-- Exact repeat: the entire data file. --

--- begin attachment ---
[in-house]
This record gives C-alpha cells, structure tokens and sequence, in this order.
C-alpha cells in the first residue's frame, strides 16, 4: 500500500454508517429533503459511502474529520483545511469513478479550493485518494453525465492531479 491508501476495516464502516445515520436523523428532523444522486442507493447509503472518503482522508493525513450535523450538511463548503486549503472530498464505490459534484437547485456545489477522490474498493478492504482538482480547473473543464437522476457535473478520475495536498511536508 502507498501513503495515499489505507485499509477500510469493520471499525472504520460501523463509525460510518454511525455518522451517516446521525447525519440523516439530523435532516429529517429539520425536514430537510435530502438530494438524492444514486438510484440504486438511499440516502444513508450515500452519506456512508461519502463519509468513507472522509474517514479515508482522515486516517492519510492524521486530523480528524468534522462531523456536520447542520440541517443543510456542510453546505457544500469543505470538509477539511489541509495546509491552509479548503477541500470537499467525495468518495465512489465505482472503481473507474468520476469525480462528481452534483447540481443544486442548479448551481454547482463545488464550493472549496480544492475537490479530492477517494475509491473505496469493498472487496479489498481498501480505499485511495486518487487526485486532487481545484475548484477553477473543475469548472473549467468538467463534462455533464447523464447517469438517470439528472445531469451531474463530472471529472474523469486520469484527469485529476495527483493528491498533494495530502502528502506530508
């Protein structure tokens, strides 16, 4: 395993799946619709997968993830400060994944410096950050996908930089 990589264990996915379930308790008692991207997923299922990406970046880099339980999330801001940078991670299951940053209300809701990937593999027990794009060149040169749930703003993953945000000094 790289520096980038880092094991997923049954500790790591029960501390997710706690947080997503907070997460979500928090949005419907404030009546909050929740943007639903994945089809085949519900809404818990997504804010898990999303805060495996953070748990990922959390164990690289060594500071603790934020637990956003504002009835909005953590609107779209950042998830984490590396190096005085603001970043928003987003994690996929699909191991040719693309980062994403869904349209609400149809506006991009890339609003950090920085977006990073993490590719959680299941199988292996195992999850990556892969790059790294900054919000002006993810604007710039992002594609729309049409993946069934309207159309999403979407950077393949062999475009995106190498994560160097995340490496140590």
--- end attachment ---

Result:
[in-house]
This record gives C-alpha cells, structure tokens and sequence, in this order.
C-alpha cells in the first residue's frame, strides 16, 4: 500500500454508517429533503459511502474529520483545511469513478479550493485518494453525465492531479 491508501476495516464502516445515520436523523428532523444522486442507493447509503472518503482522508493525513450535523450538511463548503486549503472530498464505490459534484437547485456545489477522490474498493478492504482538482480547473473543464437522476457535473478520475495536498511536508 502507498501513503495515499489505507485499509477500510469493520471499525472504520460501523463509525460510518454511525455518522451517516446521525447525519440523516439530523435532516429529517429539520425536514430537510435530502438530494438524492444514486438510484440504486438511499440516502444513508450515500452519506456512508461519502463519509468513507472522509474517514479515508482522515486516517492519510492524521486530523480528524468534522462531523456536520447542520440541517443543510456542510453546505457544500469543505470538509477539511489541509495546509491552509479548503477541500470537499467525495468518495465512489465505482472503481473507474468520476469525480462528481452534483447540481443544486442548479448551481454547482463545488464550493472549496480544492475537490479530492477517494475509491473505496469493498472487496479489498481498501480505499485511495486518487487526485486532487481545484475548484477553477473543475469548472473549467468538467463534462455533464447523464447517469438517470439528472445531469451531474463530472471529472474523469486520469484527469485529476495527483493528491498533494495530502502528502506530508
């Protein structure tokens, strides 16, 4: 395993799946619709997968993830400060994944410096950050996908930089 990589264990996915379930308790008692991207997923299922990406970046880099339980999330801001940078991670299951940053209300809701990937593999027990794009060149040169749930703003993953945000000094 790289520096980038880092094991997923049954500790790591029960501390997710706690947080997503907070997460979500928090949005419907404030009546909050929740943007639903994945089809085949519900809404818990997504804010898990999303805060495996953070748990990922959390164990690289060594500071603790934020637990956003504002009835909005953590609107779209950042998830984490590396190096005085603001970043928003987003994690996929699909191991040719693309980062994403869904349209609400149809506006991009890339609003950090920085977006990073993490590719959680299941199988292996195992999850990556892969790059790294900054919000002006993810604007710039992002594609729309049409993946069934309207159309999403979407950077393949062999475009995106190498994560160097995340490496140590």